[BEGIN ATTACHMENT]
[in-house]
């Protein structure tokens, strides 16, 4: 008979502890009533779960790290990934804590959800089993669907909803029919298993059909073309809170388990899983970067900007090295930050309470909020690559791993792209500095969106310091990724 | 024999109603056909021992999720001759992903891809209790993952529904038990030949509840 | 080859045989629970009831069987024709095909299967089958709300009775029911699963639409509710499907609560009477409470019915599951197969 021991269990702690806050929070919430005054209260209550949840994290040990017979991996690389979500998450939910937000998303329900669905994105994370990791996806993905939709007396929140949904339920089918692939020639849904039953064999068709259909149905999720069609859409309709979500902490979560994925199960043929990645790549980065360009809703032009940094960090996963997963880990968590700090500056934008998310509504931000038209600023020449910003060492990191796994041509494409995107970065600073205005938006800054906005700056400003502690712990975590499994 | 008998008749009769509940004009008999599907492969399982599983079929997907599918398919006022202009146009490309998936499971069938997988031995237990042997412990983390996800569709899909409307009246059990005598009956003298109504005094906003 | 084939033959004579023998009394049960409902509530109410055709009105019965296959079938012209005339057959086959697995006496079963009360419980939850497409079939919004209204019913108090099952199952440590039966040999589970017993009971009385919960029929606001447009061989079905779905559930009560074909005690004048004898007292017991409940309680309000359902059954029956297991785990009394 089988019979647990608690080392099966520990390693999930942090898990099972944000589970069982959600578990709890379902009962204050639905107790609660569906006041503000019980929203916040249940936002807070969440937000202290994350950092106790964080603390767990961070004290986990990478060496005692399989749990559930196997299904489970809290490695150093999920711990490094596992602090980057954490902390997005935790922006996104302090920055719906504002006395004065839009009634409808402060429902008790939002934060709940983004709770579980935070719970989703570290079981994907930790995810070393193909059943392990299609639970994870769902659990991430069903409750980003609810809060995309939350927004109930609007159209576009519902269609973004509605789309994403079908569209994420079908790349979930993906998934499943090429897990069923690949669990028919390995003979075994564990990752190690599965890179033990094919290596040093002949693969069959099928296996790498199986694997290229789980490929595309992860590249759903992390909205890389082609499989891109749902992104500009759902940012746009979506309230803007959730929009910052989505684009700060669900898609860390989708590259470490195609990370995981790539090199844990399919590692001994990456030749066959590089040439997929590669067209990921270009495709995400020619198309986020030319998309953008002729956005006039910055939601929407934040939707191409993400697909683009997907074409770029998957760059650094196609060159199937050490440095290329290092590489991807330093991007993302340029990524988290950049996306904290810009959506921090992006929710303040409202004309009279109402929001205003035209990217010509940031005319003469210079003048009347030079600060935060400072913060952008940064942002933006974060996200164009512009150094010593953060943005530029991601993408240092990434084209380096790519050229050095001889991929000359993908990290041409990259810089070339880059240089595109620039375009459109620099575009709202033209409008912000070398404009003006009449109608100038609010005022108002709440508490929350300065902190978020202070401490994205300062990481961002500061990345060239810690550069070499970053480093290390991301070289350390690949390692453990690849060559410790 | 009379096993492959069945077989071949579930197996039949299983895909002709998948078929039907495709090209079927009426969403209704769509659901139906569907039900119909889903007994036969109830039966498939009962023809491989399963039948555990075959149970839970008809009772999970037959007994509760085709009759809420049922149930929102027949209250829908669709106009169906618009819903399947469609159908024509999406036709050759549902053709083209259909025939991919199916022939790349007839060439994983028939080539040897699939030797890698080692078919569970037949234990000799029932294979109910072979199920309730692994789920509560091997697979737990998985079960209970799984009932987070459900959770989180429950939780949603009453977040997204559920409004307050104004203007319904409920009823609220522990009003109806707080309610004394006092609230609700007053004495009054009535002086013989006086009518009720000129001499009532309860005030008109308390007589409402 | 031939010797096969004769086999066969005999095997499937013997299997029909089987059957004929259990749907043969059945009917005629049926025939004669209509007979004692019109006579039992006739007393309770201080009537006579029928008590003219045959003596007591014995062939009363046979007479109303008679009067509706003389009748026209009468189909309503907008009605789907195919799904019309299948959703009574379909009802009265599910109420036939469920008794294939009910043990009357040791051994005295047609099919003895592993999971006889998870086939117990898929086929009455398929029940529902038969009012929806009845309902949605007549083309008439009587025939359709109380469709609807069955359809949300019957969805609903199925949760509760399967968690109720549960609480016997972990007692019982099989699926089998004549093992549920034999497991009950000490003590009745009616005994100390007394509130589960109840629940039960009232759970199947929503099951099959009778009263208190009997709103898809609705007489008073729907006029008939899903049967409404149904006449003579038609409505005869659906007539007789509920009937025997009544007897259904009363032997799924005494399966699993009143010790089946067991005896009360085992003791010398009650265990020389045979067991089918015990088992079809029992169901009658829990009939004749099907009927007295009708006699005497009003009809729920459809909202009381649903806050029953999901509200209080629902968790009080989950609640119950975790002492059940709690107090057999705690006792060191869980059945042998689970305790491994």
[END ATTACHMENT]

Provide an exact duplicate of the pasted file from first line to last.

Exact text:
[in-house]
């Protein structure tokens, strides 16, 4: 008979502890009533779960790290990934804590959800089993669907909803029919298993059909073309809170388990899983970067900007090295930050309470909020690559791993792209500095969106310091990724 | 024999109603056909021992999720001759992903891809209790993952529904038990030949509840 | 080859045989629970009831069987024709095909299967089958709300009775029911699963639409509710499907609560009477409470019915599951197969 021991269990702690806050929070919430005054209260209550949840994290040990017979991996690389979500998450939910937000998303329900669905994105994370990791996806993905939709007396929140949904339920089918692939020639849904039953064999068709259909149905999720069609859409309709979500902490979560994925199960043929990645790549980065360009809703032009940094960090996963997963880990968590700090500056934008998310509504931000038209600023020449910003060492990191796994041509494409995107970065600073205005938006800054906005700056400003502690712990975590499994 | 008998008749009769509940004009008999599907492969399982599983079929997907599918398919006022202009146009490309998936499971069938997988031995237990042997412990983390996800569709899909409307009246059990005598009956003298109504005094906003 | 084939033959004579023998009394049960409902509530109410055709009105019965296959079938012209005339057959086959697995006496079963009360419980939850497409079939919004209204019913108090099952199952440590039966040999589970017993009971009385919960029929606001447009061989079905779905559930009560074909005690004048004898007292017991409940309680309000359902059954029956297991785990009394 089988019979647990608690080392099966520990390693999930942090898990099972944000589970069982959600578990709890379902009962204050639905107790609660569906006041503000019980929203916040249940936002807070969440937000202290994350950092106790964080603390767990961070004290986990990478060496005692399989749990559930196997299904489970809290490695150093999920711990490094596992602090980057954490902390997005935790922006996104302090920055719906504002006395004065839009009634409808402060429902008790939002934060709940983004709770579980935070719970989703570290079981994907930790995810070393193909059943392990299609639970994870769902659990991430069903409750980003609810809060995309939350927004109930609007159209576009519902269609973004509605789309994403079908569209994420079908790349979930993906998934499943090429897990069923690949669990028919390995003979075994564990990752190690599965890179033990094919290596040093002949693969069959099928296996790498199986694997290229789980490929595309992860590249759903992390909205890389082609499989891109749902992104500009759902940012746009979506309230803007959730929009910052989505684009700060669900898609860390989708590259470490195609990370995981790539090199844990399919590692001994990456030749066959590089040439997929590669067209990921270009495709995400020619198309986020030319998309953008002729956005006039910055939601929407934040939707191409993400697909683009997907074409770029998957760059650094196609060159199937050490440095290329290092590489991807330093991007993302340029990524988290950049996306904290810009959506921090992006929710303040409202004309009279109402929001205003035209990217010509940031005319003469210079003048009347030079600060935060400072913060952008940064942002933006974060996200164009512009150094010593953060943005530029991601993408240092990434084209380096790519050229050095001889991929000359993908990290041409990259810089070339880059240089595109620039375009459109620099575009709202033209409008912000070398404009003006009449109608100038609010005022108002709440508490929350300065902190978020202070401490994205300062990481961002500061990345060239810690550069070499970053480093290390991301070289350390690949390692453990690849060559410790 | 009379096993492959069945077989071949579930197996039949299983895909002709998948078929039907495709090209079927009426969403209704769509659901139906569907039900119909889903007994036969109830039966498939009962023809491989399963039948555990075959149970839970008809009772999970037959007994509760085709009759809420049922149930929102027949209250829908669709106009169906618009819903399947469609159908024509999406036709050759549902053709083209259909025939991919199916022939790349007839060439994983028939080539040897699939030797890698080692078919569970037949234990000799029932294979109910072979199920309730692994789920509560091997697979737990998985079960209970799984009932987070459900959770989180429950939780949603009453977040997204559920409004307050104004203007319904409920009823609220522990009003109806707080309610004394006092609230609700007053004495009054009535002086013989006086009518009720000129001499009532309860005030008109308390007589409402 | 031939010797096969004769086999066969005999095997499937013997299997029909089987059957004929259990749907043969059945009917005629049926025939004669209509007979004692019109006579039992006739007393309770201080009537006579029928008590003219045959003596007591014995062939009363046979007479109303008679009067509706003389009748026209009468189909309503907008009605789907195919799904019309299948959703009574379909009802009265599910109420036939469920008794294939009910043990009357040791051994005295047609099919003895592993999971006889998870086939117990898929086929009455398929029940529902038969009012929806009845309902949605007549083309008439009587025939359709109380469709609807069955359809949300019957969805609903199925949760509760399967968690109720549960609480016997972990007692019982099989699926089998004549093992549920034999497991009950000490003590009745009616005994100390007394509130589960109840629940039960009232759970199947929503099951099959009778009263208190009997709103898809609705007489008073729907006029008939899903049967409404149904006449003579038609409505005869659906007539007789509920009937025997009544007897259904009363032997799924005494399966699993009143010790089946067991005896009360085992003791010398009650265990020389045979067991089918015990088992079809029992169901009658829990009939004749099907009927007295009708006699005497009003009809729920459809909202009381649903806050029953999901509200209080629902968790009080989950609640119950975790002492059940709690107090057999705690006792060191869980059945042998689970305790491994």